Though the Lord is great, he cares for the humble, but he keeps his distance from the proud. [Psalm 138:6 (NLT)]

No one enjoys feeling weak, whether it is emotionally, spiritually or physically. There is something within the human spirit that wants to resist the thought of weakness. Many times this is nothing more than our human pride at work. Just as weakness carries a great potential for strength, pride carries an equally great potential for defeat. [Charles Stanley]

corkscrew swamp sanctuaryHere I am again, with a broken ankle and wearing a knee-high air-boot for the next eight to ten weeks! We have guests visiting next Friday and, since they’re avid gardeners, we’d initially planned on taking them to the Botanic Gardens. Yesterday, I suggested a change in plans since a stroll through the gardens is beyond my walking ability. When my husband suggested pushing me in one of the garden’s wheelchairs, I began protesting until I recalled a similar situation over six years ago when my foolish pride almost prevented me from accepting the help I needed.

That time, another fractured ankle kept us from taking our regular walk through the swamp/bird sanctuary and we were going a bit stir-crazy. When my husband suggested pushing me along the boardwalk in one of their wheelchairs, I recoiled. Unwilling to acknowledge my weakness and need, I protested that only old people and invalids needed wheelchairs (even though I qualified on both counts). My vanity and foolish pride were keeping me from accepting my husband’s offer. After hearing an inner voice whisper, “Silly woman, think again!” I realized how foolish and self-centered I’d been. Eating my pride, I allowed my husband to do for me that which I couldn’t do for myself.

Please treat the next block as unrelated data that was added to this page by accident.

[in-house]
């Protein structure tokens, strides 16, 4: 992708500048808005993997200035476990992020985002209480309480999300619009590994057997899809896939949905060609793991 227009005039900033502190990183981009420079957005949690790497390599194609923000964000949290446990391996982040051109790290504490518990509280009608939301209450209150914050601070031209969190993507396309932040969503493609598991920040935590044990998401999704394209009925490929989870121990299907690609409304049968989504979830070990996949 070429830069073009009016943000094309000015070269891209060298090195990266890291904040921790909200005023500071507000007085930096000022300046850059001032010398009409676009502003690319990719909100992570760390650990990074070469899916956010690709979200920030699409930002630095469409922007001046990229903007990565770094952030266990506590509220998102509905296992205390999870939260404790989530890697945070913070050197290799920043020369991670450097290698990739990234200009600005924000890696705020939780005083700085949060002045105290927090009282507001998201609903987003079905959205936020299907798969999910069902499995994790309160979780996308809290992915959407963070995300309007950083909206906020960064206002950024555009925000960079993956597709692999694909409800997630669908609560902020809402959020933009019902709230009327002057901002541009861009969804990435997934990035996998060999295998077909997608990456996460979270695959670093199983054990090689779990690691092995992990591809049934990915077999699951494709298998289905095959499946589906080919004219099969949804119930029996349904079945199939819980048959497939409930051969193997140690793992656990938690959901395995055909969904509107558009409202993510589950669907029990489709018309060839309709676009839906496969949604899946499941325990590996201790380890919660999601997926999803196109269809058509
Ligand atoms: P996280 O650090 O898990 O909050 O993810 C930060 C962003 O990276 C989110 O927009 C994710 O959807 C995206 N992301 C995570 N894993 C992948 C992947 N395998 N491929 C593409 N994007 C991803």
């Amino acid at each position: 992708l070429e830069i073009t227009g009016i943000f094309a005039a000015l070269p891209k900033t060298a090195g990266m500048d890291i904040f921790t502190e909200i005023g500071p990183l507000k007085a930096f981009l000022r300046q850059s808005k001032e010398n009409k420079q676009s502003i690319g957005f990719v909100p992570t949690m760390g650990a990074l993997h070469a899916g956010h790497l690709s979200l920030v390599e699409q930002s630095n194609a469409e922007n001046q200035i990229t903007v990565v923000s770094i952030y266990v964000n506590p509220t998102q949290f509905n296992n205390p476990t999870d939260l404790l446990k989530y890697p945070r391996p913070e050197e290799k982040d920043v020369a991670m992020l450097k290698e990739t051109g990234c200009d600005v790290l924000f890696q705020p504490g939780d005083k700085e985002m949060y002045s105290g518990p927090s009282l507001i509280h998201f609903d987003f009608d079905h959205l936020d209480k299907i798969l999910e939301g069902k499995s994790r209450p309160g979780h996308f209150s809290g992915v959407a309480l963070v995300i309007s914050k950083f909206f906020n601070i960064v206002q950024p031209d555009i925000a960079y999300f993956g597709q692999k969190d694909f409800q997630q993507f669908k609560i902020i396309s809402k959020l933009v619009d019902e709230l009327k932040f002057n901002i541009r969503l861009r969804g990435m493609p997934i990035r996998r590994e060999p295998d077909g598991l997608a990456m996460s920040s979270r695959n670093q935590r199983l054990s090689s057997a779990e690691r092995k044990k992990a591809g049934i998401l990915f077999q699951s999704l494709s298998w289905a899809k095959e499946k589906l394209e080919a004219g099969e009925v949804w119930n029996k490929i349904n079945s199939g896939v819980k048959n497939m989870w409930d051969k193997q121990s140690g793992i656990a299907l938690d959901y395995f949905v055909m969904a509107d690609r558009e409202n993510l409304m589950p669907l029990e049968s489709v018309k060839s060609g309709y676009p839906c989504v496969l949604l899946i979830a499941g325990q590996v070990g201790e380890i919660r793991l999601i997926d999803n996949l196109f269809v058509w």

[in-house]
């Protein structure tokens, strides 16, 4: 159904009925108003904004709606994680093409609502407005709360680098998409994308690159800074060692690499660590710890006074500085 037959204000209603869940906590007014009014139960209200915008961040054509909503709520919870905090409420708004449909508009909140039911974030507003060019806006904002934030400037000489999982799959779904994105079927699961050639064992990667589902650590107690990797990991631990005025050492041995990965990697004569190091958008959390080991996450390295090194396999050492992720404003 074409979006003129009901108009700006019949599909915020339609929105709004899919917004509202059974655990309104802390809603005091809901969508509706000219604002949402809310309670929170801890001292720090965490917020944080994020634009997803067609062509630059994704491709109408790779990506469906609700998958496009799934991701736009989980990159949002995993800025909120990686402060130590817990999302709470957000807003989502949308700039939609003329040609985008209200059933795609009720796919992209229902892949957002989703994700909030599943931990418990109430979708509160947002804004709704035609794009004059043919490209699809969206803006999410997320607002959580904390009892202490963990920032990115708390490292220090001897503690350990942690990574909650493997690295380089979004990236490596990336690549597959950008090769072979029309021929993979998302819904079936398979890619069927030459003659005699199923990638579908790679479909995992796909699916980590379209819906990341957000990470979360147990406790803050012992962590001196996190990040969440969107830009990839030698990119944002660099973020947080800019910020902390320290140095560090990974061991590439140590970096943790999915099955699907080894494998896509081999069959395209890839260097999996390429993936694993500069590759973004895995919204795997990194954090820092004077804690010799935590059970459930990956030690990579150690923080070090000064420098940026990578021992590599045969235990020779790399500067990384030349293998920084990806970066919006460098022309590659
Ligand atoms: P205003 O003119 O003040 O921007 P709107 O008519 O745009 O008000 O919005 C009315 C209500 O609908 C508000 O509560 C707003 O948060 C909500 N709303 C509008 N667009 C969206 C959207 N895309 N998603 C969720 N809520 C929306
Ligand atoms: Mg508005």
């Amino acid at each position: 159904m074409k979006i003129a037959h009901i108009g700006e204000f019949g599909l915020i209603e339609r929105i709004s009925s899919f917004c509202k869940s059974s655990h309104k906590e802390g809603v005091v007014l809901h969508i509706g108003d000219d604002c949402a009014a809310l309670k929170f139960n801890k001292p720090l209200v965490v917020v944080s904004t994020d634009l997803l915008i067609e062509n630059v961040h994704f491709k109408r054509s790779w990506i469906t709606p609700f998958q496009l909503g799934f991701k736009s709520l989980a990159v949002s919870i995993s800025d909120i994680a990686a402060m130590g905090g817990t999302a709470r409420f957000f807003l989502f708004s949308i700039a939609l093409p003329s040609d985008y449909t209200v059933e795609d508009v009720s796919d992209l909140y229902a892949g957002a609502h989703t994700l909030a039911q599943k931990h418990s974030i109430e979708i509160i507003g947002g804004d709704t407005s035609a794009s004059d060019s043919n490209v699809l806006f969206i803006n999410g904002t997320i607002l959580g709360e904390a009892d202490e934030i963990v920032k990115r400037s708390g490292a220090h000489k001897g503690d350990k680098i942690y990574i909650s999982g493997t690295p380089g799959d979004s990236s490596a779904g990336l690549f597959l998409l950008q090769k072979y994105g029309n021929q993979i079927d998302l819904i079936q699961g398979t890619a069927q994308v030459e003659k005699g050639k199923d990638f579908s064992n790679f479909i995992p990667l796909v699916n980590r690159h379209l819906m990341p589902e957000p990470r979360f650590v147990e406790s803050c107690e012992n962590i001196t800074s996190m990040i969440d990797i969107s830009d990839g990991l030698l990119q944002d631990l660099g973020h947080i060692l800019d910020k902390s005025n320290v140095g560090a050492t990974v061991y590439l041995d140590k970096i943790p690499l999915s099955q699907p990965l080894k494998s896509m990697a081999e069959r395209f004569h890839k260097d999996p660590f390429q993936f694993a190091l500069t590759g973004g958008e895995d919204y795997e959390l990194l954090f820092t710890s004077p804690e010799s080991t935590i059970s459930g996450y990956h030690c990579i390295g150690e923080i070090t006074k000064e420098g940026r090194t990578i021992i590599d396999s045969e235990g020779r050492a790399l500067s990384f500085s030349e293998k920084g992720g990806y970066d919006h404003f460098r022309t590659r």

After joking with a little boy in a stroller that my stroller was bigger than his, we stopped to chat with Jack and Mary, an elderly couple we frequently saw there. Every morning (and some afternoons), Jack pushed his frail and ailing wife along the boardwalk. Unlike me, Mary accepted her diagnosis and dependence without complaint. In fact, she radiated peace and joy and her beautiful smile reminded me that I needed an attitude adjustment. I realized how incredibly fortunate we both were to have husbands who loved us enough to push us around the swamp. Both Mary and I were experiencing our husbands’ grace—which simply is love in action! And to think I almost missed that wonderful day (and many more like it) simply because of pride!

Just as I’d resisted my husband’s offer because I pridefully didn’t want to admit my need, we often find ourselves missing out on God’s grace – what Matthew Henry calls “the free, undeserved goodness and favor of God” – for the same reason. With His endless supply of mercy, love, healing, goodness, joy, peace, and forgiveness, there is no limit to God’s grace; it is sufficient for our every need. The only catch is that we must come to Him with a humble and contrite heart willing to admit our need and powerlessness. Pride, however, can keep us from acknowledging our vulnerability or deficiency. Just as I couldn’t make that swamp walk until I admitted I couldn’t do it on my own, none of us can successfully walk through life without accepting and depending on God’s beautiful grace and amazing power. It is only when we admit our weakness that we become strong!

A man does not get grace till he comes down to the ground, till he sees he needs grace. When a man stoops to the dust and acknowledges that he needs mercy, then it is that the Lord will give him grace. [D.L. Moody]

Three different times I begged the Lord to take it away. Each time he said, “My grace is all you need. My power works best in weakness.” So now I am glad to boast about my weaknesses, so that the power of Christ can work through me. That’s why I take pleasure in my weaknesses, and in the insults, hardships, persecutions, and troubles that I suffer for Christ. For when I am weak, then I am strong. [2 Corinthians 12:8-10 (NLT)]

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